Working with objects in Vue with Python


Get the size of an object


Getting the actual size of an object in Vue programmatically isn’t as easy as you’d think. You essentially have to get the BoundingBox of the object and work with that. So here we have a wind turbine object, and we have selected the pole and need to know (programmatically) how tall this pole really is.

wind turbine object in Vue

If you look at that z-value in the size properties, you see that it’s 76.045m tall. To get that height programmatically (result on line 21):

 


Multiple cameras



Turns out there is no Python method in the Vue API for creating a camera. In order to create cameras, you can duplicate the Main camera and then call your custom cameras by index, where the index is the ID number of the camera.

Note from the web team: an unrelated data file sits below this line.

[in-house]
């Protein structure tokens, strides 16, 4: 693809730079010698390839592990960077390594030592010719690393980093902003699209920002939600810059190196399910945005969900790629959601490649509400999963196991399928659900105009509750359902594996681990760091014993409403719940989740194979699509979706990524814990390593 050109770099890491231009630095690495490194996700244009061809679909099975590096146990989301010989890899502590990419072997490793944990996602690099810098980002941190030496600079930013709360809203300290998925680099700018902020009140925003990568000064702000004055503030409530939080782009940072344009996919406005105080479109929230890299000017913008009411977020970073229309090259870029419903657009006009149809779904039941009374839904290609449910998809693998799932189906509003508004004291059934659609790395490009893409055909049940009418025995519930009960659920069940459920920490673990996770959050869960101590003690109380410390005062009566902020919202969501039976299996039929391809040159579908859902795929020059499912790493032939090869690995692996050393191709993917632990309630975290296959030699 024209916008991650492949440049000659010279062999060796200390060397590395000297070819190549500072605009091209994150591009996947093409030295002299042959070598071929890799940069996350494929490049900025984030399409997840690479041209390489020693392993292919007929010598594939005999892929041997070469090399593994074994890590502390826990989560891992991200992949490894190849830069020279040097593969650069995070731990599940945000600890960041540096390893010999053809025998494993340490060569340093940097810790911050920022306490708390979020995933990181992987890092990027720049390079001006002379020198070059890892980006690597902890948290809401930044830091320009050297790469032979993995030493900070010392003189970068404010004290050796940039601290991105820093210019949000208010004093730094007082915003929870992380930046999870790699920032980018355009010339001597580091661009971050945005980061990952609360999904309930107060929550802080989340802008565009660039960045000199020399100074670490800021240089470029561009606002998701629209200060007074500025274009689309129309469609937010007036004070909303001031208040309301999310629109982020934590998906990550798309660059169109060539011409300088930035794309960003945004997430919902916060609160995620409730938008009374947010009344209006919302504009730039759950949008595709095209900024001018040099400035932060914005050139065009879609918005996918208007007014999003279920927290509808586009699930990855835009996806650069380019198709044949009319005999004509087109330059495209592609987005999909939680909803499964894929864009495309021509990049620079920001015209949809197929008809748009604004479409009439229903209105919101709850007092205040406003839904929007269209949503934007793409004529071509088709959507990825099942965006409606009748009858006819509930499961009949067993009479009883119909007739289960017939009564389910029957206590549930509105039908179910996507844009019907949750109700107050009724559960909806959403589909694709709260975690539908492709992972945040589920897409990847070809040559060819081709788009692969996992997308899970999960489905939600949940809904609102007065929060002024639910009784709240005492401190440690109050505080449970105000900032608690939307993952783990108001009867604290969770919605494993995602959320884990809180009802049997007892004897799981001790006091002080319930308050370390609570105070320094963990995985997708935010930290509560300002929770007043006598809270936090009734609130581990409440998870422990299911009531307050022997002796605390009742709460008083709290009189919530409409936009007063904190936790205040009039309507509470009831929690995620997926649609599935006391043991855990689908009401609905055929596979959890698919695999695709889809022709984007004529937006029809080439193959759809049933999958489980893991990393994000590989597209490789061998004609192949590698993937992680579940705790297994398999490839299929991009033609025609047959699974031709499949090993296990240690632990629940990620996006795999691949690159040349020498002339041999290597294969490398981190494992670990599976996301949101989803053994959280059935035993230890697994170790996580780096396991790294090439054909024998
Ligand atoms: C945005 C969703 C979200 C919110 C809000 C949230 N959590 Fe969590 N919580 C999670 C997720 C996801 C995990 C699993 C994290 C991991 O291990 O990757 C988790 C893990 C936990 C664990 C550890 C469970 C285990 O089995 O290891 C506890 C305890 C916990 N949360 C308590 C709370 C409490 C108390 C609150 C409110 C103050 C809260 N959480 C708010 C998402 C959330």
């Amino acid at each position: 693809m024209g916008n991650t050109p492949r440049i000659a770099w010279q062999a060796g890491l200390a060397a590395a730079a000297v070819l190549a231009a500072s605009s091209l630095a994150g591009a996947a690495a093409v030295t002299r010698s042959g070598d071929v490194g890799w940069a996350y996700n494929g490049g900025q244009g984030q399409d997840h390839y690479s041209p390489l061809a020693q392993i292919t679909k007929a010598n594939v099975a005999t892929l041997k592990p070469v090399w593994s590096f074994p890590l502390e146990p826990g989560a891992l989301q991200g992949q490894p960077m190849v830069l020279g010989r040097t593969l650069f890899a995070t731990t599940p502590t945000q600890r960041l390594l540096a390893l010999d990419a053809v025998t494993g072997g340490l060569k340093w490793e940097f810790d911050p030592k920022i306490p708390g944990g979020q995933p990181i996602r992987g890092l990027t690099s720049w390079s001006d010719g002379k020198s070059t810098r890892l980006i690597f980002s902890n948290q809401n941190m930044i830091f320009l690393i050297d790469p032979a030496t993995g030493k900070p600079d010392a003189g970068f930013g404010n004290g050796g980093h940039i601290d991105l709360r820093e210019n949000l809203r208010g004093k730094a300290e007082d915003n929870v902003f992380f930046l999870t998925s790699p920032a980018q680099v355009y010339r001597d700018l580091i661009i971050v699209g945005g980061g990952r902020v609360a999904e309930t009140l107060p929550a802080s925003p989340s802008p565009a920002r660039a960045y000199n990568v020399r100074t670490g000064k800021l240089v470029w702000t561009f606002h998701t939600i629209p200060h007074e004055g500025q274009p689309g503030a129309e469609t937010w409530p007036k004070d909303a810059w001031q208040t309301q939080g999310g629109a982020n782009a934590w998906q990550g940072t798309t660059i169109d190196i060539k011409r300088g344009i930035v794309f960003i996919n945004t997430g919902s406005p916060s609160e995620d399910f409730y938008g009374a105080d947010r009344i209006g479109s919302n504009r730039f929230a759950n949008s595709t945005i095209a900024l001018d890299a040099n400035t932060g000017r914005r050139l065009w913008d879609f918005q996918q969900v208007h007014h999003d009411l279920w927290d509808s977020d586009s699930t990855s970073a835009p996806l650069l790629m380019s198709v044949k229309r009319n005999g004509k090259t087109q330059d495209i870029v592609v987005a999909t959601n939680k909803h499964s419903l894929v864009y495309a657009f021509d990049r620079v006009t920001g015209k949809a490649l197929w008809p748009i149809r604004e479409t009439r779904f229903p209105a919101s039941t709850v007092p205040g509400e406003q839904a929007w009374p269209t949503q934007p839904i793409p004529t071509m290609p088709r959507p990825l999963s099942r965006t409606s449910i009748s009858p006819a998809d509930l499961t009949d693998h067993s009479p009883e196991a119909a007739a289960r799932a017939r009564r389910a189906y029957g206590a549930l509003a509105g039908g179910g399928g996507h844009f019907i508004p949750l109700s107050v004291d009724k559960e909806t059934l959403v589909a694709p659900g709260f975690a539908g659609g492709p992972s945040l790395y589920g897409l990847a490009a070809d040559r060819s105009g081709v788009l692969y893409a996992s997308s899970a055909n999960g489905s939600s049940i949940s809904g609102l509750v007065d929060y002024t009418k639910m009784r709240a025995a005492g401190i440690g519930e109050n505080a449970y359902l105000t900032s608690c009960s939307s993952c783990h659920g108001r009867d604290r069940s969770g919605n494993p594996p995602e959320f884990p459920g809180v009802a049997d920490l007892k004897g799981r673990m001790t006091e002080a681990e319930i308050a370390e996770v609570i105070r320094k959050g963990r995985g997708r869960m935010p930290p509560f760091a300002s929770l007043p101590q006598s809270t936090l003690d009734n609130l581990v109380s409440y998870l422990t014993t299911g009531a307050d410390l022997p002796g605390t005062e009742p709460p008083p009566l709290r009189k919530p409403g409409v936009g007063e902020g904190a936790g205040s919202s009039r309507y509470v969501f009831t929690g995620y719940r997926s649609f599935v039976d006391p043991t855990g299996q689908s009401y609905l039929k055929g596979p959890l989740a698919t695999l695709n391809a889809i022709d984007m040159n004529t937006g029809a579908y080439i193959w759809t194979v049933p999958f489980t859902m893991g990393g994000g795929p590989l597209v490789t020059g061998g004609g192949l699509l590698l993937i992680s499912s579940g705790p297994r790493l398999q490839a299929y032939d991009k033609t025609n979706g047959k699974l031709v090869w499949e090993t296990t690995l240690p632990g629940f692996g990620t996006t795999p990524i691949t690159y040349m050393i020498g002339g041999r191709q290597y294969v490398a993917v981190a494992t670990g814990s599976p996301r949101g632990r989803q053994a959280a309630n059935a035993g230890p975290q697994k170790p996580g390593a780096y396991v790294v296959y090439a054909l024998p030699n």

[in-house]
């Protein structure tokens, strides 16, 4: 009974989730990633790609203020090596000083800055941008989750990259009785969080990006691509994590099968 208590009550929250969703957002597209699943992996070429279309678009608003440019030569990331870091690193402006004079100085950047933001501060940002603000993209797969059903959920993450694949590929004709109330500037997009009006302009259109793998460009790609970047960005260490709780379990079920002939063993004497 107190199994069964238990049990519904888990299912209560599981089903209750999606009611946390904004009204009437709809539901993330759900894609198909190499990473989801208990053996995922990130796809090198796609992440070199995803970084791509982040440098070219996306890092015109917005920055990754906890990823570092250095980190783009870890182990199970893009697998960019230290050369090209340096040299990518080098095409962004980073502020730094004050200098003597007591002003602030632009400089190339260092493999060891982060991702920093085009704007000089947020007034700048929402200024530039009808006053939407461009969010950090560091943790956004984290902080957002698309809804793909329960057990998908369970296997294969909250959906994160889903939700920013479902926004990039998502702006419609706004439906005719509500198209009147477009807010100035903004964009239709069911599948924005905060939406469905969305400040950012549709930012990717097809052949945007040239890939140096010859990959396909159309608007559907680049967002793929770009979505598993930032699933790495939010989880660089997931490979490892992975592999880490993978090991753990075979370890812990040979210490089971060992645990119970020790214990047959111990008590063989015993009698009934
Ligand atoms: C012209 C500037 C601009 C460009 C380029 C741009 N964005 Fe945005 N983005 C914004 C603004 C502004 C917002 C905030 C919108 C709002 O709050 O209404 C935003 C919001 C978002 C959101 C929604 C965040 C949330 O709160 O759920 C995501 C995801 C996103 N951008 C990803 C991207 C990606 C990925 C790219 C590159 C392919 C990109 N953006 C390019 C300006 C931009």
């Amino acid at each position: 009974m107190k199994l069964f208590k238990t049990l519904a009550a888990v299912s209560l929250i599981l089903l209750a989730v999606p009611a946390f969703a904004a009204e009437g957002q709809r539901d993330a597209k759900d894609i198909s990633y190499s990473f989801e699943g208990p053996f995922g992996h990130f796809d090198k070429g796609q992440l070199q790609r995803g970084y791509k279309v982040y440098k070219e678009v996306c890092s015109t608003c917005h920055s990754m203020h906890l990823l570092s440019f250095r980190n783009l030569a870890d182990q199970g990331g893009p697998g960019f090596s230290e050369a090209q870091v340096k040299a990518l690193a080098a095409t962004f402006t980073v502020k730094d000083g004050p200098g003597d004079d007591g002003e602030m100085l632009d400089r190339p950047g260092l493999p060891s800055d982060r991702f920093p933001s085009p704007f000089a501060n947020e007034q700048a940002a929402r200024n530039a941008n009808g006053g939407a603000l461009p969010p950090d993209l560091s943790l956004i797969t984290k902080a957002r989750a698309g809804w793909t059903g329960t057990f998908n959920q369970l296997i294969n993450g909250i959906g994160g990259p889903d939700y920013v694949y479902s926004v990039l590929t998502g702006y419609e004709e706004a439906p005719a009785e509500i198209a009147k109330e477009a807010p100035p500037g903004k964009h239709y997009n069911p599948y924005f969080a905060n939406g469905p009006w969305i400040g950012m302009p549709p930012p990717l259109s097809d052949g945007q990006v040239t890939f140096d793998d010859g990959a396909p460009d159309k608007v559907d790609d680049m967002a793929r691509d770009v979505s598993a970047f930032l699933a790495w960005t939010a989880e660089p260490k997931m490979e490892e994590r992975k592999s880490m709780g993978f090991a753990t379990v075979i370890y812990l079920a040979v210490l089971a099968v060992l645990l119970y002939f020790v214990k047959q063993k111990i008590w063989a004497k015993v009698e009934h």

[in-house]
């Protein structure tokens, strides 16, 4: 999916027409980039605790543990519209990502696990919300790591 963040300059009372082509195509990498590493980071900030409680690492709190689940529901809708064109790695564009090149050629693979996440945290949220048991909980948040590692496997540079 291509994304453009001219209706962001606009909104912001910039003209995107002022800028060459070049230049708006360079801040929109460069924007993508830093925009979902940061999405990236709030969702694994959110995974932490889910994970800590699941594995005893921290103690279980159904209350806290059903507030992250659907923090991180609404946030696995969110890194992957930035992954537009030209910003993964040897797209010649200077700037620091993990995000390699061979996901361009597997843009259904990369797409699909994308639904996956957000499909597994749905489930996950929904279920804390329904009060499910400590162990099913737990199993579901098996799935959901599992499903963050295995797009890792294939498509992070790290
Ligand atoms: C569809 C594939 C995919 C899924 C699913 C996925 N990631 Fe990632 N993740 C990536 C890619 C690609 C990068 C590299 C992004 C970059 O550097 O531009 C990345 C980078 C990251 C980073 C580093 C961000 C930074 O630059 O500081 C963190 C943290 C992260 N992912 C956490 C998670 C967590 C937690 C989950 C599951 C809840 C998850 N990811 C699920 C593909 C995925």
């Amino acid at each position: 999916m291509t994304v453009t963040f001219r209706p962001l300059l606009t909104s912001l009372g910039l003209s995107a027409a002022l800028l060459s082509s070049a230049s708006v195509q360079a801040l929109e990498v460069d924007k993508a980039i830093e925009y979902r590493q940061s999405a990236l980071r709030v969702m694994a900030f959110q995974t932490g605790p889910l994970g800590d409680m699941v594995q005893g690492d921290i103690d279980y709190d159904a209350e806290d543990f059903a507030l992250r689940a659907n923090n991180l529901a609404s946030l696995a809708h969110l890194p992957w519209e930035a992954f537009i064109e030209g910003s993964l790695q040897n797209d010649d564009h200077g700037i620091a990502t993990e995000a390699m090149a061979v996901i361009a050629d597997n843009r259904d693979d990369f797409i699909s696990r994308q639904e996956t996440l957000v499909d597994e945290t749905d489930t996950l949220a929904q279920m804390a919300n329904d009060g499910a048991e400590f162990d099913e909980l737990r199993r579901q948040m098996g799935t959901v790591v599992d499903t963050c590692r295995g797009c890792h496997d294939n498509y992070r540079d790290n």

This results in two new cameras, Main camera0 and Main camera1. The names of the cameras in the layer list are pretty much meaningless since you access them via index.

And here is what they look like from the Top view:


Add an array of cylinders



We needed to test and make sure that, when using a planetary sphere in Vue, objects are indeed placed on the curvature of sphere (in our case, the Earth). The following script adds a cartesian-like array of cylinders into a Vue scene. First we need to create the cartesian array of points:

Which gives us a dictionary of key/value pairs where the key is an id number and the pairs are the X/Y cartesian coordinates, spaced 100 units apart in the X and Y:

Now let’s add z-values to the X and Y lists so we have a height for each cylinder:

Finally, here is the script to run on a 1km planetary terrain scene within Vue:

And the end result is this:

Now, granted this isn’t the most practical script, but it does show how a little bit of work with itertools, dictionaries, and the Vue API lets you place a massive amount of objects into a scene relatively painlessly and quickly.


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